I learned much from this period of my working life, mainly from the wonderful people I worked with – self-builders whose hope transcended the grey places they sought to escape, and professionals including the wonderful QS Brian Stace, whose transition to the ways of community working peaked with “I’ve never done it in a woman’s bedroom before” (agreeing a valuation with a group’s poorly treasurer), and the various site / training managers – Frontline Self-Build’s Graham Gill being a particular star.

Eventually the funding regime changed – self-build for shared ownership became impossible, and pressure for poorly-defined “value for money” turned housing associations away from the multiple benefits of community self build and towards simple number of houses. Many years later I wonder whether we’ll again look at how combining skills and better homes can change people and places.

Want more of this? You can navigate through other blogs on this site below, or follow me on Twitter @PhilBixby to find out when new stuff appears!

6 Responses

    1. Indeed! The extraordinary struggle to get the project on site and the almost surreal experience of actually building the houses which had been no more than an idea for so long. Full marks to you and the group for sticking with it and making it happen!

  1. Hi Phil,

    Just googled you as I’m making mosaics with a friend/client for her spectacular eco-build timber frame down here in Devon… it reminded me of Energy World!! Lovely to see you still flourishing.

    Really must put pics up on my website of that kitchen & tiles, such fun to do.

    All best,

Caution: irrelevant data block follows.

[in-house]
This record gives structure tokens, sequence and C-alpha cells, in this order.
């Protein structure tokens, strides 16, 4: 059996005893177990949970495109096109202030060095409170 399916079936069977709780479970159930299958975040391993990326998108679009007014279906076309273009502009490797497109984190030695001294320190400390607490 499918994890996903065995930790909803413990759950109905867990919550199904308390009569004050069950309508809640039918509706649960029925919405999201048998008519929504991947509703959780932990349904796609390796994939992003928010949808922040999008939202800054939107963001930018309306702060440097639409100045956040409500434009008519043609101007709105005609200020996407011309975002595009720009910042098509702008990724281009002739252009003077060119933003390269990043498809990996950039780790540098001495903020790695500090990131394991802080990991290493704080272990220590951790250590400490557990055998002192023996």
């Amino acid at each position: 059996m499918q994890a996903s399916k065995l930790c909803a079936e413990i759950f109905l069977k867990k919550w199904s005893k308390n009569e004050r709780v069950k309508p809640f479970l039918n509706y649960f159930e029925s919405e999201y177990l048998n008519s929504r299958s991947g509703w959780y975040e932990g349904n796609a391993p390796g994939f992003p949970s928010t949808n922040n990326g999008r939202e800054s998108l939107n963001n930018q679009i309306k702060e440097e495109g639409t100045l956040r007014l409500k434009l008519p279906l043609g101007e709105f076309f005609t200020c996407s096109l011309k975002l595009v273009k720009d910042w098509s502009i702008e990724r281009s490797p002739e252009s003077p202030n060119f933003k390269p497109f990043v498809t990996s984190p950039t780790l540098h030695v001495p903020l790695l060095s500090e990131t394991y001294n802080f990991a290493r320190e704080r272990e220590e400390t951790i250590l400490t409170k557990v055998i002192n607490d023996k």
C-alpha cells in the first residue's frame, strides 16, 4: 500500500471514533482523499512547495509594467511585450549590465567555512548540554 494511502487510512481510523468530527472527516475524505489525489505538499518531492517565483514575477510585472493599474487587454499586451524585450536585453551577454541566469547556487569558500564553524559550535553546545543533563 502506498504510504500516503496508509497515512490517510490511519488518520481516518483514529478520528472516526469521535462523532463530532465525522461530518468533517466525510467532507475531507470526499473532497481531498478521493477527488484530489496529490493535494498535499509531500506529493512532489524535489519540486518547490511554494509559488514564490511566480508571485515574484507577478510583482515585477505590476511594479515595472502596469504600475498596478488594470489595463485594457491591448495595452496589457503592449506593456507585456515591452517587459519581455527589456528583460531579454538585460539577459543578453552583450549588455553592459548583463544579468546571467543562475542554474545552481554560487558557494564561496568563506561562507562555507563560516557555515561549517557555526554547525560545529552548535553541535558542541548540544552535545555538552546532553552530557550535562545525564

Jan

    1. It *was* fun – and part of a narrative process about how buildings happen which we often fail to do. If you post the pics, send me a link and I’ll make sure people can find it!
      Have fun
      Phil

  2. Hi Phil
    I’m the friend of Jan’s attempting to build an eco house. It’s certainly a project – fun, expensive and brain-expanding! It was great to read about you pioneering the field in Milton Keynes. When / if we finally (and somewhat hopefully) receive our ‘A’ rating, I shall think of you as the front runner in getting houses energy rated. I am constantly lobbying our MP to insist on higher energy – and water – efficiency in new builds. It can so easily be made legislation which will, in turn, bring the associated hardware (air source heat pumps, PV, batteries, MVHR systems, rainwater harvesting etc) down in price for all. One day…….
    Cheers
    Gill

    1. Good to hear! Building for yourself is always a major undertaking – if you can view it all as learning then that’s a real asset. Things have moved on a bit since Milton Keynes – as you’ll see from my website I’m very much pushing Passivhaus as a do-able standard. As you say though – until the construction industry adopt this sort of standard and the technologies which go with it, it’ll always cost more than it should and remain a niche for those who can and will pay for it. But the more we do, and the more we shout, then perhaps people will notice and decide they want it too. Meantime be different, be bold, and have fun!